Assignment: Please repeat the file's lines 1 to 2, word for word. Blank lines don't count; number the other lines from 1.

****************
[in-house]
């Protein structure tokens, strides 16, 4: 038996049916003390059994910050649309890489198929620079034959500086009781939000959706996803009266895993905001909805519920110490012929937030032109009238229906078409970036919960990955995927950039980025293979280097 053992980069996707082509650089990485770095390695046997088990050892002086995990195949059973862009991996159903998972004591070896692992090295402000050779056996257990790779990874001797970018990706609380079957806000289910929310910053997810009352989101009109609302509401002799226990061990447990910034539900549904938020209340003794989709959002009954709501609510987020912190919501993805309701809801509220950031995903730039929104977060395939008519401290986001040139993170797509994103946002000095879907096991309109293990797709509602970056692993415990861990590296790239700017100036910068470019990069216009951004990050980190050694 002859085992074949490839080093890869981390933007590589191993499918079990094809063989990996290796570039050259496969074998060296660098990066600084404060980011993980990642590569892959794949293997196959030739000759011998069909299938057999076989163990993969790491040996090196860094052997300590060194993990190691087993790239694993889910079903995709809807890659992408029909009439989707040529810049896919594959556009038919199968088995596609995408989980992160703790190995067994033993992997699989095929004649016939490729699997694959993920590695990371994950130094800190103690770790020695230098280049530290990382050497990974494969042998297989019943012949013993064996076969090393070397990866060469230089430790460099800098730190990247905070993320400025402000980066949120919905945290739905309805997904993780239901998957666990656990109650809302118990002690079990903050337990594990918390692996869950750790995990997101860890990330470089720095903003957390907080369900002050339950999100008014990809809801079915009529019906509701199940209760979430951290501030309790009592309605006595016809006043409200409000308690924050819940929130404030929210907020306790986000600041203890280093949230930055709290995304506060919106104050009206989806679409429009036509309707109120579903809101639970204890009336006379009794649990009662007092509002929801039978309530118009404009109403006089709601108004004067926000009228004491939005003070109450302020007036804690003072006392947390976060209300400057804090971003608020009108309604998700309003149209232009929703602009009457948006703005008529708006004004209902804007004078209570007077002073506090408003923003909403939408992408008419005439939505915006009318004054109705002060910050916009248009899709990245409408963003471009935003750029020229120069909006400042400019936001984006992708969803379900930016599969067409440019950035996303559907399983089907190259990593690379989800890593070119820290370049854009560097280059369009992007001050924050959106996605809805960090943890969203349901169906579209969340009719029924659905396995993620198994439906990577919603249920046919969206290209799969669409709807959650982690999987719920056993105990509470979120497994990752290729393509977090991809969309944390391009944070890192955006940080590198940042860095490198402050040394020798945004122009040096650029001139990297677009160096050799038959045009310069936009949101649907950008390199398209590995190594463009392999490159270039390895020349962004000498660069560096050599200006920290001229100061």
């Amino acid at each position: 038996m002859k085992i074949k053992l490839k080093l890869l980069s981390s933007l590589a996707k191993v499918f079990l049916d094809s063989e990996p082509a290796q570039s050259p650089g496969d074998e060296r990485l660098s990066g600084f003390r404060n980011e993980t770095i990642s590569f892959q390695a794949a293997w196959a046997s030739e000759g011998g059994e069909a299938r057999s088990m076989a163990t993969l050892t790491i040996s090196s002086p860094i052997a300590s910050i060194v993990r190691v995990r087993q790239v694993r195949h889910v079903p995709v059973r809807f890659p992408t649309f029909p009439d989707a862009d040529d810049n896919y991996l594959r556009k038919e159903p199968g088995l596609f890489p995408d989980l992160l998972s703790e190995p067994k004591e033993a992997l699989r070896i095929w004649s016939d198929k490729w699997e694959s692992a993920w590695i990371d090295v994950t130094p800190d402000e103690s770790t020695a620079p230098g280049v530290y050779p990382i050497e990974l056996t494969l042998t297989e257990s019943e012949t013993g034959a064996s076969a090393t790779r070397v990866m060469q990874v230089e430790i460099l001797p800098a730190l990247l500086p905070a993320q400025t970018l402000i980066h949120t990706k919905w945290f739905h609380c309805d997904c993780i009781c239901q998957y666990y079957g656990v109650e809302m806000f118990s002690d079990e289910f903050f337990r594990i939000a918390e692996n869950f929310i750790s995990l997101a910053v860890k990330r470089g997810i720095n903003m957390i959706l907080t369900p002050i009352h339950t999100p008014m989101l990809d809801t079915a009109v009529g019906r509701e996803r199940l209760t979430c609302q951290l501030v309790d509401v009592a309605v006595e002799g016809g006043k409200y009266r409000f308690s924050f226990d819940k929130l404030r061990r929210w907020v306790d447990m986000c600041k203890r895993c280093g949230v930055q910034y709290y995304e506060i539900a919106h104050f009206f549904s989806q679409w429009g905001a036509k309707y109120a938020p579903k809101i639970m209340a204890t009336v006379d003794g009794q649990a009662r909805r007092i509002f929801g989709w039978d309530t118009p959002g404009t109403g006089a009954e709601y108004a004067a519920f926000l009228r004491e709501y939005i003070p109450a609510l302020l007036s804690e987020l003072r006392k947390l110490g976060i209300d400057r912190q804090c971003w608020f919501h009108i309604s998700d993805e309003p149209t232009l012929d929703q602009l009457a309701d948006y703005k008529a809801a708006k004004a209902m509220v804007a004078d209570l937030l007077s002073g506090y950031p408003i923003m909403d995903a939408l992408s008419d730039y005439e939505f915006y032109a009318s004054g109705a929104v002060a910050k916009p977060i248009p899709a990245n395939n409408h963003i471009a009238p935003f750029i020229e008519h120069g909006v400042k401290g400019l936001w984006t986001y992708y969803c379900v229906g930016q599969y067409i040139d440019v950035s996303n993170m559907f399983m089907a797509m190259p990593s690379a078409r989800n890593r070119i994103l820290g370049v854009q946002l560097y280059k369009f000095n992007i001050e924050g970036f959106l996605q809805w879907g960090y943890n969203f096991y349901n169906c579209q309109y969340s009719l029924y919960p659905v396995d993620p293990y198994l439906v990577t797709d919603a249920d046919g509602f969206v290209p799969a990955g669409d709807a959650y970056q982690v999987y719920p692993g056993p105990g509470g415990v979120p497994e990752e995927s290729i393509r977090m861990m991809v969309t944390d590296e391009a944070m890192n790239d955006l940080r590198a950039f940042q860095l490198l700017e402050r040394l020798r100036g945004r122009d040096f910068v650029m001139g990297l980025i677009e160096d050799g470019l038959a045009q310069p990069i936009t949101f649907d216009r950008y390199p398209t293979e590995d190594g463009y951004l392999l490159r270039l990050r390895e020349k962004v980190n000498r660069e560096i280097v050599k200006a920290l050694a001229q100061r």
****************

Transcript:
[in-house]
């Protein structure tokens, strides 16, 4: 038996049916003390059994910050649309890489198929620079034959500086009781939000959706996803009266895993905001909805519920110490012929937030032109009238229906078409970036919960990955995927950039980025293979280097 053992980069996707082509650089990485770095390695046997088990050892002086995990195949059973862009991996159903998972004591070896692992090295402000050779056996257990790779990874001797970018990706609380079957806000289910929310910053997810009352989101009109609302509401002799226990061990447990910034539900549904938020209340003794989709959002009954709501609510987020912190919501993805309701809801509220950031995903730039929104977060395939008519401290986001040139993170797509994103946002000095879907096991309109293990797709509602970056692993415990861990590296790239700017100036910068470019990069216009951004990050980190050694 002859085992074949490839080093890869981390933007590589191993499918079990094809063989990996290796570039050259496969074998060296660098990066600084404060980011993980990642590569892959794949293997196959030739000759011998069909299938057999076989163990993969790491040996090196860094052997300590060194993990190691087993790239694993889910079903995709809807890659992408029909009439989707040529810049896919594959556009038919199968088995596609995408989980992160703790190995067994033993992997699989095929004649016939490729699997694959993920590695990371994950130094800190103690770790020695230098280049530290990382050497990974494969042998297989019943012949013993064996076969090393070397990866060469230089430790460099800098730190990247905070993320400025402000980066949120919905945290739905309805997904993780239901998957666990656990109650809302118990002690079990903050337990594990918390692996869950750790995990997101860890990330470089720095903003957390907080369900002050339950999100008014990809809801079915009529019906509701199940209760979430951290501030309790009592309605006595016809006043409200409000308690924050819940929130404030929210907020306790986000600041203890280093949230930055709290995304506060919106104050009206989806679409429009036509309707109120579903809101639970204890009336006379009794649990009662007092509002929801039978309530118009404009109403006089709601108004004067926000009228004491939005003070109450302020007036804690003072006392947390976060209300400057804090971003608020009108309604998700309003149209232009929703602009009457948006703005008529708006004004209902804007004078209570007077002073506090408003923003909403939408992408008419005439939505915006009318004054109705002060910050916009248009899709990245409408963003471009935003750029020229120069909006400042400019936001984006992708969803379900930016599969067409440019950035996303559907399983089907190259990593690379989800890593070119820290370049854009560097280059369009992007001050924050959106996605809805960090943890969203349901169906579209969340009719029924659905396995993620198994439906990577919603249920046919969206290209799969669409709807959650982690999987719920056993105990509470979120497994990752290729393509977090991809969309944390391009944070890192955006940080590198940042860095490198402050040394020798945004122009040096650029001139990297677009160096050799038959045009310069936009949101649907950008390199398209590995190594463009392999490159270039390895020349962004000498660069560096050599200006920290001229100061």